Life skills research receives funding

The research project “Resilient” aims to increase well-being and motivation among lower secondary school pupils. The project has received 20 million kroner from the Research Council of Norway.

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En gruppe elever står i ring og smiler.

Many young people are experiencing more stress in everyday life, and a lot of this is associated with the demands they experience in relation to schoolwork and life in general. Figures from the PISA survey also show that many young people say that it is difficult to get to know others and that they feel lonely.

“The research project ‘Resilient’ aims to increase well-being and motivation among lower secondary school pupils through the promotion of social and emotional skills”, says Mari Rege, a professor at the University of Stavanger Business School. 

The project will help pupils to learn what stress is, how it affects them and how they can deal with it in a positive way. 

“This will enable pupils to better overcome school-related stress, as well as the stress they face in life generally”, she says. 

20 million in research funding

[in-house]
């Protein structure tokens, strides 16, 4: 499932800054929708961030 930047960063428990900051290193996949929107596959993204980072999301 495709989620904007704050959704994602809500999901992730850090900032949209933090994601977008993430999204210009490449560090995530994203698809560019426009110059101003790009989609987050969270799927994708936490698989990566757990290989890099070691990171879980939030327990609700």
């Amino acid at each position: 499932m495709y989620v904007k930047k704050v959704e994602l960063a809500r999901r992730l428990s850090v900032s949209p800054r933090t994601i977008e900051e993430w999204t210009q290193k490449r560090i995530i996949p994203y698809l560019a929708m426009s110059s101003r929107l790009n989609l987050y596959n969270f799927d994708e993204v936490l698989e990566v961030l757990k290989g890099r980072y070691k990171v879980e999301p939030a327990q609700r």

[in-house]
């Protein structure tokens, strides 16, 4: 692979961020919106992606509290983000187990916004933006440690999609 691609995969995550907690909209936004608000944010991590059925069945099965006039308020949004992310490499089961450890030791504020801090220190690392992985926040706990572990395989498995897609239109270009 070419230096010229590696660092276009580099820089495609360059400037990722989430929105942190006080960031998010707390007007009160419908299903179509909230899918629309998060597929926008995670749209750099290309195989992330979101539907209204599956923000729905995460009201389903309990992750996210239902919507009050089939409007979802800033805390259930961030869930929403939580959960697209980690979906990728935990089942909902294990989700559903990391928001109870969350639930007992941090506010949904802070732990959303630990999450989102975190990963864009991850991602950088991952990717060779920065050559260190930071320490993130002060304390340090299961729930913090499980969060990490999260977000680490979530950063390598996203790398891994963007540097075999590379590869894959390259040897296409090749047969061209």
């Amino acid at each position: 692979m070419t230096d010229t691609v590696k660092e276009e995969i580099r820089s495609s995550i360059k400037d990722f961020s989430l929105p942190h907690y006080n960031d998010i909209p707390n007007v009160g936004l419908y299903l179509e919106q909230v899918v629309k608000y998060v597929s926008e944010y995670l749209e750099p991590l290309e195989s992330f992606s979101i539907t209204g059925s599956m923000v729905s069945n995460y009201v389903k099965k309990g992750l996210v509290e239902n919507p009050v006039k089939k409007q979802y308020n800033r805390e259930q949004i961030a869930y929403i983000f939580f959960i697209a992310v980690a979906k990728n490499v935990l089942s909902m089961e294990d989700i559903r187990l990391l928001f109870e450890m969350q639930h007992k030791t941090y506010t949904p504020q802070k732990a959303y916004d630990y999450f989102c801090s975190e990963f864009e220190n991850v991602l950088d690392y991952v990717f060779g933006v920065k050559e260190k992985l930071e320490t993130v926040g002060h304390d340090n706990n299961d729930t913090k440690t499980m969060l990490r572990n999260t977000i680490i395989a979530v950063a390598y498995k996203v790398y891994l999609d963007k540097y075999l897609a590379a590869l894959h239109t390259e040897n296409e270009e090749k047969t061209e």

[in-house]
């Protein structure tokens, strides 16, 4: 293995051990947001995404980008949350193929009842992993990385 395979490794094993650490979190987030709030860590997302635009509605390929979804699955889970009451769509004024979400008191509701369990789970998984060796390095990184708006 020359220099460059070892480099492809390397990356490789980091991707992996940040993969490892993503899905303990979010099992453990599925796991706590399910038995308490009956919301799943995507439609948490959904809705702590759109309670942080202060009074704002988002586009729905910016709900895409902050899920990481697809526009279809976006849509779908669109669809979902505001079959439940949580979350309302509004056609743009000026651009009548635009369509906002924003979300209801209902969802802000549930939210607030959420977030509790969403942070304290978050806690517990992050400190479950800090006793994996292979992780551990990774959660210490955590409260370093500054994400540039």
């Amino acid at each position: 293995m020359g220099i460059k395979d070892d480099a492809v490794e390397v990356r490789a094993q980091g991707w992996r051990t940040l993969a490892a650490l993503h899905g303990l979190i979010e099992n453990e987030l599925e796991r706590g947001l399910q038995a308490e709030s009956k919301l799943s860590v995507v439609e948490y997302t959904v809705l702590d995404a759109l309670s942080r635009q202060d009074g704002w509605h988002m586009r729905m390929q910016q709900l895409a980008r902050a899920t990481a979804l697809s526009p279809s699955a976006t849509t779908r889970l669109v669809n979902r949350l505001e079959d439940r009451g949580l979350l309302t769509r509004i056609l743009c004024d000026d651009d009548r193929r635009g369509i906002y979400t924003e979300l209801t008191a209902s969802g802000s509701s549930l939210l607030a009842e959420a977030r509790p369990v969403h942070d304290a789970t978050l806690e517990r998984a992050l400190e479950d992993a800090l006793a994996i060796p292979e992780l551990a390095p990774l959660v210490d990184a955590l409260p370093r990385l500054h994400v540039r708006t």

There isn’t much research on this subject, but “Resilient” has now been awarded 20 million kroner from the Norwegian Research Council’s programme called FINNUT. 

“We believe that this can be really useful for young people and can help them during the transition to lower secondary school and later on during their education. School plays an increasingly significant role regarding stress-related challenges”, says Edvin Bru. He is a professor at the Centre for Learning Environment at the University of Stavanger.

The project will take place over a five year period. During that time, researchers hope to be involved with 100 teachers and their pupils in their classrooms. This means that around 3000 pupils will be asked to participate in the research starting in the autumn of 2020. Half of the classes will partake in a teaching programme called Robust.

“We are proud to have received these funds, so now we must use them effectively so that we can achieve the goal of increasing pupils’ well-being and motivation”, says professor Sigrun K. Ertesvåg at the Centre for Learning Environment.

Life Skills is an interdisciplinary theme in the new curriculum

When the new core curriculum comes into effect, life skills and health will be included as an interdisciplinary theme: “Life skills and health as an interdisciplinary theme in schools will provide pupils with skills that promote good mental and physical health, and provide opportunities to make responsible life choices.” (The Norwegian Directorate for Education and Training) 

Among other things, this interdisciplinary theme will include topics such as value choices, interpersonal relationships, being able to set boundaries and respect others’, and being able to manage thoughts, feelings and relationships. 

“We hope that this project, and the programme we develop around it, can provide quality and comprehensive contents regarding this curriculum theme”, says Bru.